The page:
White’s form of money-laundering was the classic car wash. But the writers easily could have provided him a different front, perhaps that of respected teacher who’d gravitated to the commodities field and relied on MLM-style pitchmen and boiler rooms to drum up business for the side operation and help clean up the cash.

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James C. Howard III

James C. Howard III

Court documents in the Commodities Online Ponzi caper describe “purported” purchases of “iron ore” and “related equipment” by the Florida-based firm in Mexico. The documents also point out that the enterprise was led by two individuals previously convicted of narcotics crimes in the United States and that more than $5 million mysteriously was wired to “accounts in Mexico” in March 2011 after one of the felons approved the wiring “directions” of the other — this after the first felon had received an SEC subpoena and the second had found out about it.

Separately, the court-appointed receiver in the case says that, “after substantial investigation, including extensive interviews, depositions, and on-site investigation conducted both in the United States and Mexico, the Receiver concluded that the Defendants had no recoverable iron ore or related equipment in Mexico.”

What they did have in Mexico, if anything, remains unclear. Also unclear is how much of the money sent to Mexico will be recoverable

More than two years after the SEC moved against Commodities Online, the precise nature of its business remains murky. As noted above, one of the things that is known is that two of the firm’s managers were associated with narcotics earlier in their lives and had criminal records for felonies and and yet somehow had managed to become investment executives.

Now, one of those felons — James Clark Howard III — has pleaded guilty to mail- and wire-fraud conspiracy for his role in the Commodities Online scam.

And, according to Howard’s proffer in the criminal side of the case, he approved the “directions” of fellow felon Louis N. Gallo III to wire millions of dollars to Mexico after Howard had been subpoenaed by the SEC.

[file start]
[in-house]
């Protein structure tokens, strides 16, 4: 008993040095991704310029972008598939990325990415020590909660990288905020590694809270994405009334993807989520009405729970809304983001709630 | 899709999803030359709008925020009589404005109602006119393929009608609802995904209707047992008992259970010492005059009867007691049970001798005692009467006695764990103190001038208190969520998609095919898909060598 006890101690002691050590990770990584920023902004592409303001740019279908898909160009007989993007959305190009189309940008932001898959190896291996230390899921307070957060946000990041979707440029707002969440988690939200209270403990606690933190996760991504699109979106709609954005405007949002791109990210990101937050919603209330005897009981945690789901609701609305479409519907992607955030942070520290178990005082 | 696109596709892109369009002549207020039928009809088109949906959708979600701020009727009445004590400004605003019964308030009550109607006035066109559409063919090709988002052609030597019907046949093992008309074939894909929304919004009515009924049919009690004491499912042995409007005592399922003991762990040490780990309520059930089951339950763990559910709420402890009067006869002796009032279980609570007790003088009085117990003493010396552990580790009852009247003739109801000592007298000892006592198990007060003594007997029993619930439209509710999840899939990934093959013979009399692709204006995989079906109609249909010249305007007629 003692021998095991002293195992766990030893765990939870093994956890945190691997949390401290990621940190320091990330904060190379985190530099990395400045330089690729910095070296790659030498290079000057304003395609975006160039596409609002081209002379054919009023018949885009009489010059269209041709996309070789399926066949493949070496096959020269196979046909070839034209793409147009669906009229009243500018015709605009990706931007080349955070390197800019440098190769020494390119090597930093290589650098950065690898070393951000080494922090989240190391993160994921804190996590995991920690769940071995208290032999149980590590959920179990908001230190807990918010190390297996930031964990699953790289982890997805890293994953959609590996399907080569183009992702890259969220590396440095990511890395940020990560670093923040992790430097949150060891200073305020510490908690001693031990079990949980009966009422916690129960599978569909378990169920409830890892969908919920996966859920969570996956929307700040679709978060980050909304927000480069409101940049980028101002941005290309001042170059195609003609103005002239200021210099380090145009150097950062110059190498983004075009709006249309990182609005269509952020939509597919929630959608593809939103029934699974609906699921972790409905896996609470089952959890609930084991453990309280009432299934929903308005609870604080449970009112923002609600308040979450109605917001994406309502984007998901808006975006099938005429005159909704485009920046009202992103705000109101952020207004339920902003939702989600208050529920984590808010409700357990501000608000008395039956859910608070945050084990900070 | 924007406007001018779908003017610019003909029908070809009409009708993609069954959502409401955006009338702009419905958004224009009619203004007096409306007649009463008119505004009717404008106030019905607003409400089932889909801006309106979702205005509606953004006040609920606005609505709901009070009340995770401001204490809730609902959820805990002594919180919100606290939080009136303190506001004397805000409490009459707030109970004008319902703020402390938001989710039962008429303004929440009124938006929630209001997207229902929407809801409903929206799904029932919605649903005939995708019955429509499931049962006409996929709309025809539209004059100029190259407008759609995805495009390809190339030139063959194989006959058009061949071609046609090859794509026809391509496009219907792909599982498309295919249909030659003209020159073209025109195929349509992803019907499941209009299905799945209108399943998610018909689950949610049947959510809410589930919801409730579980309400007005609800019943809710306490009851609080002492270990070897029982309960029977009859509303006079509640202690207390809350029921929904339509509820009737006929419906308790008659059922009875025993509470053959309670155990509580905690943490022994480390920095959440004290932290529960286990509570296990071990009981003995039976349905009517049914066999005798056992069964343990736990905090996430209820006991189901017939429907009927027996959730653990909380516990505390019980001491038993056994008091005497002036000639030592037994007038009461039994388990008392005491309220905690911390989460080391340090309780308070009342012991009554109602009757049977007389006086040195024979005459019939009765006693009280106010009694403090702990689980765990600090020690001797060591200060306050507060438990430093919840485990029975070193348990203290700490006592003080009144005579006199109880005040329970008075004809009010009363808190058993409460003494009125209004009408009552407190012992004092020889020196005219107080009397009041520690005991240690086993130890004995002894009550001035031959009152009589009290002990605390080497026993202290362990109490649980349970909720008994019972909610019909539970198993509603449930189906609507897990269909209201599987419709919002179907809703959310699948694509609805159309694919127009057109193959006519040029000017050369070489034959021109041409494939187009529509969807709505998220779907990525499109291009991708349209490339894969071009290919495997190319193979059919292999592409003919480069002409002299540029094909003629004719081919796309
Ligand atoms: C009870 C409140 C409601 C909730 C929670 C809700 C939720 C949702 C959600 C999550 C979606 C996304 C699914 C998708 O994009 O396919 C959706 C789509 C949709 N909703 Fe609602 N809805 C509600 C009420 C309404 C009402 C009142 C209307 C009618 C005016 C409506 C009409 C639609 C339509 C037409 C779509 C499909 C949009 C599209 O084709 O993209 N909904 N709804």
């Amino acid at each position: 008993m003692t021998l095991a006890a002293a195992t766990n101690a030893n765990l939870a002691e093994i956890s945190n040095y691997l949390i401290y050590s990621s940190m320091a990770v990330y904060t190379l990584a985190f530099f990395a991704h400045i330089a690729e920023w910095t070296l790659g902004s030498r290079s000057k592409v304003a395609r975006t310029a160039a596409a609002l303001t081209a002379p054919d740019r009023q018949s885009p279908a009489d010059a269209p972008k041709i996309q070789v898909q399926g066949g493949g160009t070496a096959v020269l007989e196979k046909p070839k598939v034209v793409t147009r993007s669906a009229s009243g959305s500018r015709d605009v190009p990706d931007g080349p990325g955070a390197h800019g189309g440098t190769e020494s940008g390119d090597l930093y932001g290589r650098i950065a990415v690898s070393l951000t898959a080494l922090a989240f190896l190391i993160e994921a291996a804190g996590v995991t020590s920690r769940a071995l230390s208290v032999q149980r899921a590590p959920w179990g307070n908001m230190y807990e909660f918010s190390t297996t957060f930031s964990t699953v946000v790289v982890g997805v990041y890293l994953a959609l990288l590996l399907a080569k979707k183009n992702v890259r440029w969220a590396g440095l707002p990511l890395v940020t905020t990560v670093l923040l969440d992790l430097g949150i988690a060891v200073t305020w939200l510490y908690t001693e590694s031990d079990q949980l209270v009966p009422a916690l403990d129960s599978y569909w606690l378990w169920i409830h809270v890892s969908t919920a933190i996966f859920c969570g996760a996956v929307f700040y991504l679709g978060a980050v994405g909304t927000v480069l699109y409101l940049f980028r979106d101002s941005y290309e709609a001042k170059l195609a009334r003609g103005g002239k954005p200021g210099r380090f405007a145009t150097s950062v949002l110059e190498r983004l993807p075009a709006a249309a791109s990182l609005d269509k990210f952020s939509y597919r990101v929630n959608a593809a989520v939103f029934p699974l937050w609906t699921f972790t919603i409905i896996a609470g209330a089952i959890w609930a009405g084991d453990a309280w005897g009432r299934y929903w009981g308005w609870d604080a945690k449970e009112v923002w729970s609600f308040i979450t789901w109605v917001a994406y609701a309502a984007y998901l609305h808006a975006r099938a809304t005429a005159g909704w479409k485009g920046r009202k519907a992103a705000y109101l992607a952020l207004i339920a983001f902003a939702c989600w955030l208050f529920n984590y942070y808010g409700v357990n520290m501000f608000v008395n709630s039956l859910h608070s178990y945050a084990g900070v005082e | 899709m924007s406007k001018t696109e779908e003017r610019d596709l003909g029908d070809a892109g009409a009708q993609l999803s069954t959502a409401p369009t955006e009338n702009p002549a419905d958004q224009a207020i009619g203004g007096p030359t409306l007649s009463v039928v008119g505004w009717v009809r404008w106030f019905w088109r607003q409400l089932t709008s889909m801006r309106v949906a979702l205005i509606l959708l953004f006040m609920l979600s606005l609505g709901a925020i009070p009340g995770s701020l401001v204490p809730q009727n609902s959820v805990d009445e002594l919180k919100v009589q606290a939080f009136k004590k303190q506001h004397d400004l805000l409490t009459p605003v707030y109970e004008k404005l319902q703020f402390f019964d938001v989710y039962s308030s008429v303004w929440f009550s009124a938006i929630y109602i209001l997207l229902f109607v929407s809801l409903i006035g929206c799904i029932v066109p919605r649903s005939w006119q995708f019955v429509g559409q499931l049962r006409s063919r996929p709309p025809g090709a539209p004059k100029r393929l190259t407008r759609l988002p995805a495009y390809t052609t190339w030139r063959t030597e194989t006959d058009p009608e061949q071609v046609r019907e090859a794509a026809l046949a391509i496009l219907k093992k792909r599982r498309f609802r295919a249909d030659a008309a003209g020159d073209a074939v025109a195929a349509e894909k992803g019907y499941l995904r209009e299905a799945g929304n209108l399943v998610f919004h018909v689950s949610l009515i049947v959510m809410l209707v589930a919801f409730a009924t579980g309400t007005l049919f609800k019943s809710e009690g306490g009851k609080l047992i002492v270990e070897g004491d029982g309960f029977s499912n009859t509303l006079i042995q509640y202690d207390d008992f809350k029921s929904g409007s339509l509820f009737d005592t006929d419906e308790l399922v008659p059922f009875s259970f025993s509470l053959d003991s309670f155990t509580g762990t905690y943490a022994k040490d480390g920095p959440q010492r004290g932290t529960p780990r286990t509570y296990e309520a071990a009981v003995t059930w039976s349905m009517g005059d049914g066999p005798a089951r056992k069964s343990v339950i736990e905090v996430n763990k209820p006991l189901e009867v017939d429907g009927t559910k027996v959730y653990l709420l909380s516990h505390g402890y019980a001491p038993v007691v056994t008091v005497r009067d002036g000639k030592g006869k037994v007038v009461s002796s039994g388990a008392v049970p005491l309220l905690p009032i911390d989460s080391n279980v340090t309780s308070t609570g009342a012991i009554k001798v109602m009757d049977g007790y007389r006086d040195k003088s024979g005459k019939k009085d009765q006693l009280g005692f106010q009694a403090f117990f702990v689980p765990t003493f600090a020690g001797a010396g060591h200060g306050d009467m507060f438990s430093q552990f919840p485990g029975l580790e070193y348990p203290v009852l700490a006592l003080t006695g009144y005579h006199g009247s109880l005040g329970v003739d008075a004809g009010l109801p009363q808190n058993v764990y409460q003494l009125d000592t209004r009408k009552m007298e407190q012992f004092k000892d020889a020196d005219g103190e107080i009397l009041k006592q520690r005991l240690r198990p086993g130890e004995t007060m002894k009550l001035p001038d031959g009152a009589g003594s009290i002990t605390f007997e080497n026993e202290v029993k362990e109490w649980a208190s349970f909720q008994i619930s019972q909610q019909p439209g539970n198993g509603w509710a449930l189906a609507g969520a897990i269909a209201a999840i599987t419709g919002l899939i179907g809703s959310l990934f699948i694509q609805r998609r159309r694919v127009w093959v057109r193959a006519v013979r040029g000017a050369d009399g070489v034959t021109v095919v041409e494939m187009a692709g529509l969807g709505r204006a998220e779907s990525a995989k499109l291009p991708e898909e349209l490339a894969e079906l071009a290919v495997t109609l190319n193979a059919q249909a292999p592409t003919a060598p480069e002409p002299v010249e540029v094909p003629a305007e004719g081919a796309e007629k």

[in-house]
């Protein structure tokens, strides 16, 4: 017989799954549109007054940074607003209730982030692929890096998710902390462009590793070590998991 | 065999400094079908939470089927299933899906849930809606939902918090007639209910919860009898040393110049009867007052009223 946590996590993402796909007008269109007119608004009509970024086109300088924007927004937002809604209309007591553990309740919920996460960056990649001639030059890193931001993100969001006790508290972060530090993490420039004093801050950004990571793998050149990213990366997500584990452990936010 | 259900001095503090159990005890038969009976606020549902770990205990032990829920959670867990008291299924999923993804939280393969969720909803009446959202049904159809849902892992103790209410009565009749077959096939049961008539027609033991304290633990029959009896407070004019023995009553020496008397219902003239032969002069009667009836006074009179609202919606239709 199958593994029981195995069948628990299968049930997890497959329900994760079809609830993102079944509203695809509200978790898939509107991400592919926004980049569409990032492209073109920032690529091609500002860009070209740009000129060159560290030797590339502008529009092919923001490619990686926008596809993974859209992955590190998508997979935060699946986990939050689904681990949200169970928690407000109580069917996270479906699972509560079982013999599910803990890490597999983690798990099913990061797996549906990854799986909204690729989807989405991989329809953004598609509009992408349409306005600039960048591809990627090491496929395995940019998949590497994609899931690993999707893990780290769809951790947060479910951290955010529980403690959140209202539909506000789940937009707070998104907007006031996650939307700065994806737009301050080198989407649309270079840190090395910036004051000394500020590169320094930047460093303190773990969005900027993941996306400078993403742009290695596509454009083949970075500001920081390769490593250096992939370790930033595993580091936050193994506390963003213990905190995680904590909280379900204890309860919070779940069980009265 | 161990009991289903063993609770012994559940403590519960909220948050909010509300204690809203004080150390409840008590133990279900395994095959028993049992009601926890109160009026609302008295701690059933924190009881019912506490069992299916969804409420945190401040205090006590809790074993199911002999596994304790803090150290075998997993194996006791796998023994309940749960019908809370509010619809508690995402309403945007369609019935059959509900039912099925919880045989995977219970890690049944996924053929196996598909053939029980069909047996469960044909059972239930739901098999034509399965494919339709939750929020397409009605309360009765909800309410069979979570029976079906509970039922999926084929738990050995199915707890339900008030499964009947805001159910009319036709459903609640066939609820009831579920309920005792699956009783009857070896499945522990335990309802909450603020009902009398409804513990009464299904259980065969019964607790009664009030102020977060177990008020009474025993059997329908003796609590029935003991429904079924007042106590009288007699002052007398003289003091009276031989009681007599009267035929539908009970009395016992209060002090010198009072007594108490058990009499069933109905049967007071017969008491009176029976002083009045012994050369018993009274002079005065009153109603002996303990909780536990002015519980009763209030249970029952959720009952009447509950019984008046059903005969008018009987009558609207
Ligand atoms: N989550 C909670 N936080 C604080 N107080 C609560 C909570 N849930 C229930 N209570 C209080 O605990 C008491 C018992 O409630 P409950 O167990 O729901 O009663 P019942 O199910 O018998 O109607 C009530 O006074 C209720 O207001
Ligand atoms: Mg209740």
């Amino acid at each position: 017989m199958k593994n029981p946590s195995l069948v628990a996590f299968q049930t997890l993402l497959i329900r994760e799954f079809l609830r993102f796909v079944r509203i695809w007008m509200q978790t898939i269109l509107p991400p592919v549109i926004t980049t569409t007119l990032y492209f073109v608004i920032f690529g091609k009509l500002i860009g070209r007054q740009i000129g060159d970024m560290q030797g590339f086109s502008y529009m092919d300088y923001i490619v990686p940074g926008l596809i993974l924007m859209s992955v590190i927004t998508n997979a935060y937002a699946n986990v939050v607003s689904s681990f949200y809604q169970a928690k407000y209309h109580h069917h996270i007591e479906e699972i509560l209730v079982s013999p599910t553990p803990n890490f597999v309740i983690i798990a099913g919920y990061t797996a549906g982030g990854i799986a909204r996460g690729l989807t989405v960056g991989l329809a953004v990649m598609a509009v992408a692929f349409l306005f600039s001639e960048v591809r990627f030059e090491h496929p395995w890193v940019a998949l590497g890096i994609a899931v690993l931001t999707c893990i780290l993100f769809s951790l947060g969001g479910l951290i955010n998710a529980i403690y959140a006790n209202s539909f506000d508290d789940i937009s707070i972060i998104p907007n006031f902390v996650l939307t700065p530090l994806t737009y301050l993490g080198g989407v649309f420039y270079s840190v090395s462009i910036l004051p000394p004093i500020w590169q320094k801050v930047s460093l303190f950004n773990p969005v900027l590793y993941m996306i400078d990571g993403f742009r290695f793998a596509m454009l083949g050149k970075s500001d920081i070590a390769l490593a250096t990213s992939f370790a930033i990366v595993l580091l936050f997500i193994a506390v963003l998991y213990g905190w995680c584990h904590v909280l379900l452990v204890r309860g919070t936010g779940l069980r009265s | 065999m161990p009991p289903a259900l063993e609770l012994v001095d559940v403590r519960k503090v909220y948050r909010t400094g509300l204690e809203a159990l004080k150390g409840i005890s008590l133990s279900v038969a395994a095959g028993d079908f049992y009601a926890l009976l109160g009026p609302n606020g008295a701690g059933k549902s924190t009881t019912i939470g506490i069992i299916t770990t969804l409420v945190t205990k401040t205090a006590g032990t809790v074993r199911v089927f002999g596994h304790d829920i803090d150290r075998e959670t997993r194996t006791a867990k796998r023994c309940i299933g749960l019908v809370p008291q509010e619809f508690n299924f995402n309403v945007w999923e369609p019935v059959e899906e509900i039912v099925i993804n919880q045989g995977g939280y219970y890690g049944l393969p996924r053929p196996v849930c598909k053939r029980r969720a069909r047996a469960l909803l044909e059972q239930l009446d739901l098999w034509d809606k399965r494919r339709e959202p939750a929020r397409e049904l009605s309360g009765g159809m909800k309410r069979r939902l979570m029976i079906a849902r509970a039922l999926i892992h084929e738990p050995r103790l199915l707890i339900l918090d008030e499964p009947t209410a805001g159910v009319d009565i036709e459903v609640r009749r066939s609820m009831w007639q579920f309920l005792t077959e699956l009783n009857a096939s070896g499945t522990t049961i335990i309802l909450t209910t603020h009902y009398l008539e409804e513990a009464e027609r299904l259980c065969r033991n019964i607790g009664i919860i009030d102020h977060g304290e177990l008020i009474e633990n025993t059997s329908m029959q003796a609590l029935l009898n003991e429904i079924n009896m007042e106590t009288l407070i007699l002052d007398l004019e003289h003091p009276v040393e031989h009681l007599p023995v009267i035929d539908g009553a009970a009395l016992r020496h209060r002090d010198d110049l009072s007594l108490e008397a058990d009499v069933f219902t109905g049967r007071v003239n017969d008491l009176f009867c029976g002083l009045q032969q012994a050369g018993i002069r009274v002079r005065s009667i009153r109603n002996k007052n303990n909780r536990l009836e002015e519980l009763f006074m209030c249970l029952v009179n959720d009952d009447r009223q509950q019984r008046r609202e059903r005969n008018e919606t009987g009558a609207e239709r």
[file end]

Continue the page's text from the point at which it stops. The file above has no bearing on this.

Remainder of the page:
Gallo was in Mexico, according to the proffer — and that’s an oddity because he was on U.S. federal probation at the time. The Sun Sentinel newspaper reported in 2012 that “Gallo was sentenced in 2008 in New Jersey for bank fraud, intent to distribute cocaine and transmitting a threat to injure.”

And, according to the proffer, Howard was one of the controllers of an enterprise known as SSH2 Acquisitions Inc., which has been sued amid allegations it, too, was conducting a Ponzi scheme. Howard also has been implicated in a separate Ponzi scheme targeting Haitian-Americans in Florida.

Terralynn Hoy, who has not been accused of wrongdoing, is listed in Nevada as a onetime director of SSH2. SSH2 sued Howard, alleging he was conducting a Ponzi scheme.

Hoy earlier had been a cheerleader for AdSurfDaily, which proved to be a $119 million Ponzi scheme. After that, she became a cheerleader for AdViewGlobal, a 1-percent-a-day Ponzi scheme federal prosecutors linked to ASD President Andy Bowdoin, now serving a 78-month sentence in federal prison for the ASD scam. Hoy later was listed by Zeek Rewards as an “employee.” In August 2012, the SEC described Zeek as a $600 million Ponzi and pyramid scheme.

Bowdoin, like Howard, was a convicted felon, according to court records.

AdViewGlobal launched in 2009, even as ASD was the subject of a major federal investigation. Zeek, whose business model strongly resembled the models of ASD and AVG, launched after both ASD and AVG had collapsed. With two convicted felons linked to the narcotics business at the helm, Commodities Online appears to have gathered more than $20 million.

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  1. Howard III has plead guilty to “Attempt and conspiracy fraud”, one count. The other charges, (fraud by wire, mail fraud, and laundering of monetary instruments) have for some reason been dropped. Those charges may still stand against the other defendants.